Hero (2004)

Hero (2004)

TOMATOMETER

AUDIENCE SCORE

Critic Consensus: With death-defying action sequences and epic historic sweep, Hero offers everything a martial arts fan could ask for.

Hero Photos

Movie Info

Hero is two-time Academy Award nominee Zhang Yimou's directorial attempt at exploring the concept of a Chinese hero. During the peak of their Warring States period, China was divided into seven kingdoms all fighting for supremacy. Most determined to dominate China was the kingdom of Qin, whose king (Chen Daoming) was wholly obsessed with becoming the first emperor of China. Though he was an assassination target for many, none of his would-be killers inspired as much fear as the legendary assassins Broken Sword (Tony Leung), Flying Snow (Maggie Cheung), and Sky (Donnie Yen). In hopes of thwarting his death, the king has promised endless wealth and power to anyone who defeats his would-be murderers. No results come until ten years later, when a man called Nameless (Jet Li) brings the weapons of the three assassins to the Qin king's palace. Nameless claims to be an expert swordsman who had defeated Sky and destroyed the famed duo of Flying Snow and Broken Sword by using their love for one another against them. Once Nameless comes face to face with the king, however, it looks as if the situation is more complicated than he had thought. Also featured in Hero is actress Zhang Ziyi (The Road Home, Crouching Tiger, Hiden Dragon) as Broken Sword's devoted servant, Moon.
Rating:
PG-13 (for stylized martial arts violence and a scene of sensuality)
Genre:
Action & Adventure , Art House & International , Classics , Drama
Directed By:
Written By:
In Theaters:
 wide
On DVD:
Runtime:
Studio:

Cast

Jet Li
as The Warrior
Tony Leung Chiu Wai
as Broken Sword
Maggie Cheung
as Flying Snow
Chen Daoming
as King of Qin
Donnie Yen
as Long Sky
Ziyi Zhang
as Moon
Show More Cast

Critic Reviews for Hero

All Critics (200) | Top Critics (45)

As they move through the martial-arts sequences, the performers leave the impression that the laws of gravity are subject to amendment. The rules of love and war -- all's fair -- are, Hero makes clear, immutable.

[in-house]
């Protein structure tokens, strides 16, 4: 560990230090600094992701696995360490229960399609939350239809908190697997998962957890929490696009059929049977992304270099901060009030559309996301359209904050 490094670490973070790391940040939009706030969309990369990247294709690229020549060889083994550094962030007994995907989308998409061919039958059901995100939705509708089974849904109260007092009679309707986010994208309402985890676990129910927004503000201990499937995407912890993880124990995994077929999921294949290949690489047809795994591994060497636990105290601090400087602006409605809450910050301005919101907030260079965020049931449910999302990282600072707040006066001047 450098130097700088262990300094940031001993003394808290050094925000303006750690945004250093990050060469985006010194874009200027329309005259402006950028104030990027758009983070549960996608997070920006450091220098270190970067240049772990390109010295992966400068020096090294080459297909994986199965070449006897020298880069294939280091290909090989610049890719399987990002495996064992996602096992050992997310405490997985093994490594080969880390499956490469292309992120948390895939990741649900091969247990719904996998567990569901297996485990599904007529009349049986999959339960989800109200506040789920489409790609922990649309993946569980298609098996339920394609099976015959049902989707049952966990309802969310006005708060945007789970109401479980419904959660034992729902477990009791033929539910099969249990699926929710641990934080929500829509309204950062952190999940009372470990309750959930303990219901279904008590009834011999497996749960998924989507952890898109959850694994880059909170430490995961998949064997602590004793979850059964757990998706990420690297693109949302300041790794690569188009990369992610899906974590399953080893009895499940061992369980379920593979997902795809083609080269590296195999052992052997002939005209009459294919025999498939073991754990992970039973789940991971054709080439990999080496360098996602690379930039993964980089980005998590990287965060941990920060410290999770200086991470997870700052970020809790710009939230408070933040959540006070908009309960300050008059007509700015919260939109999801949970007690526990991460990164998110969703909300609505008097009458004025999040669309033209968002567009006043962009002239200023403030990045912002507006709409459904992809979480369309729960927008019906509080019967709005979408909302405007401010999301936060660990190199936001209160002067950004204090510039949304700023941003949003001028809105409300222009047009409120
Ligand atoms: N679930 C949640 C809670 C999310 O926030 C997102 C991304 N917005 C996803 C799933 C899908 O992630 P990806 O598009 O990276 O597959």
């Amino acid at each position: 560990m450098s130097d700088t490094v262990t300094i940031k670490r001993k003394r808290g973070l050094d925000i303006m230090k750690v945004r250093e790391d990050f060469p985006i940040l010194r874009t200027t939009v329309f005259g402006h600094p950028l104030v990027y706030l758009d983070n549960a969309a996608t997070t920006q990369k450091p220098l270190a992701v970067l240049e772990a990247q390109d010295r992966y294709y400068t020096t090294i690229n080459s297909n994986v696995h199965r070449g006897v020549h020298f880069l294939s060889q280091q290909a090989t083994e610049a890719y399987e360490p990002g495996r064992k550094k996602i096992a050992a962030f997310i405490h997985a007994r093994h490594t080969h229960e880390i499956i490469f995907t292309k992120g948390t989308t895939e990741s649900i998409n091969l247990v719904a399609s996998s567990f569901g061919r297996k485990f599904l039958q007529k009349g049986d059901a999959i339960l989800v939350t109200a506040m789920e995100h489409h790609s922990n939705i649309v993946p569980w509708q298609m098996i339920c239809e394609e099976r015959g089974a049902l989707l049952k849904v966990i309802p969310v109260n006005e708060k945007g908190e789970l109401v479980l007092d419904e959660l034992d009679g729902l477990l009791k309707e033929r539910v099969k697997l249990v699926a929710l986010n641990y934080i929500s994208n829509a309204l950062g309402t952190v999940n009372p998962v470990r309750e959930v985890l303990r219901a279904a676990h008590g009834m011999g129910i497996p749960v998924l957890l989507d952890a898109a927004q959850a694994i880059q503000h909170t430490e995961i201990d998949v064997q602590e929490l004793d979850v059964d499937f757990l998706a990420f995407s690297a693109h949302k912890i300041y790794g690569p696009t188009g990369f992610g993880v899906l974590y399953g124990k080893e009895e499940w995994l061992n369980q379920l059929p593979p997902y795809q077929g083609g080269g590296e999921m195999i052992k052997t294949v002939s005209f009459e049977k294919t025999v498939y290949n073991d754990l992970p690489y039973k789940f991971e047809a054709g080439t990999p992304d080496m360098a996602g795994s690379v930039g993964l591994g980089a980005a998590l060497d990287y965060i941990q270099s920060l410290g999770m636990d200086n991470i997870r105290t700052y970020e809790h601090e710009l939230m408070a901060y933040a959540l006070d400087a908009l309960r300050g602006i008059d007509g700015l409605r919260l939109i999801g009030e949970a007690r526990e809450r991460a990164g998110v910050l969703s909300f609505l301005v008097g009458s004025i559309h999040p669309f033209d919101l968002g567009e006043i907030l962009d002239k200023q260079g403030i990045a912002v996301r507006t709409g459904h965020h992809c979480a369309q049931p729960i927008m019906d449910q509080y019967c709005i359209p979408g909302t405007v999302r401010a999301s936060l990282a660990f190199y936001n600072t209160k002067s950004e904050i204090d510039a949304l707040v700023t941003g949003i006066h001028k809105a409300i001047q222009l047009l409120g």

Full Review… | March 18, 2014
Wall Street Journal
Top Critic

The result is not so much a historical epic as a kind of highly determined ballet: dreamy with bloodless violence, relying less on shades of character than on magnificence of gesture.

Full Review… | August 5, 2013
New Yorker
Top Critic

The austerity of Hero makes you realize how cluttered other action movies are.

Full Review… | August 5, 2013
Slate
Top Critic

The result is both thrilling and thoughtful, offering imaginative action sequences as it considers questions of loyalty and the individual's role in history.

Full Review… | August 5, 2013
Chicago Reader
Top Critic

As a technical achievement, Hero finds Zhang at the height of his powers, effortlessly expanding into complex genre filmmaking without losing his command. But in light of his earlier work, the film continues a sharp decline in urgency.

Full Review… | August 5, 2013
AV Club
Top Critic

Dishes up some of the most extravagant doodling in cinema.

Full Review… | June 23, 2006
Time Out
Top Critic

Audience Reviews for Hero

While I wasn't very much engaged in the story, what really got to me were the insane battle scenes, scenery and overall style of the film. Worth watching.

Wildaly M
Wildaly M

Super Reviewer

½

I may not be a giant fan of wuxia, but I can appreciate an insanely detailed & stunningly beautiful film. Narratively speaking, it isn't the most engaging of films. However, it is an exercise in lavish cinematography in which Christopher Doyle does not disappoint. From the fight scene on the lake to the battle in the palace, one cannot help but be swept up in the exquisite color schemes & the stirring shot compositions.

Reid Volk
Reid Volk

Super Reviewer

A lone warrior enters the palace of his emperor and tells the tale of how he defeated the three most feared assassins in the land. The most obviously striking element of Hero is its sheer visual beauty as it is packed to brimming with stunning costumes, colours and sets and uses the same kind of graceful wirework that we encountered in Crouching Tiger, Hidden Dragon. The fight choreography is also beautifully executed making for a very poetic martial arts film. Although clearly languishing in the back seat of Zhang Yimou's concept, the plot is actually a rather interesting hybrid of Rashomon and The Usual Suspects which adds a different twist to the usual "heroic warriors making noble sacrifices" formula of this type of thing. Because Zhang is so concerned with the visuals, the flashback format does mean that we don't really get enough time to get to know the protagonists which means there's little in the way of emotional involvement but as a sheer visual spectacle, Hero is second to none.

xGary Xx
xGary Xx

Super Reviewer

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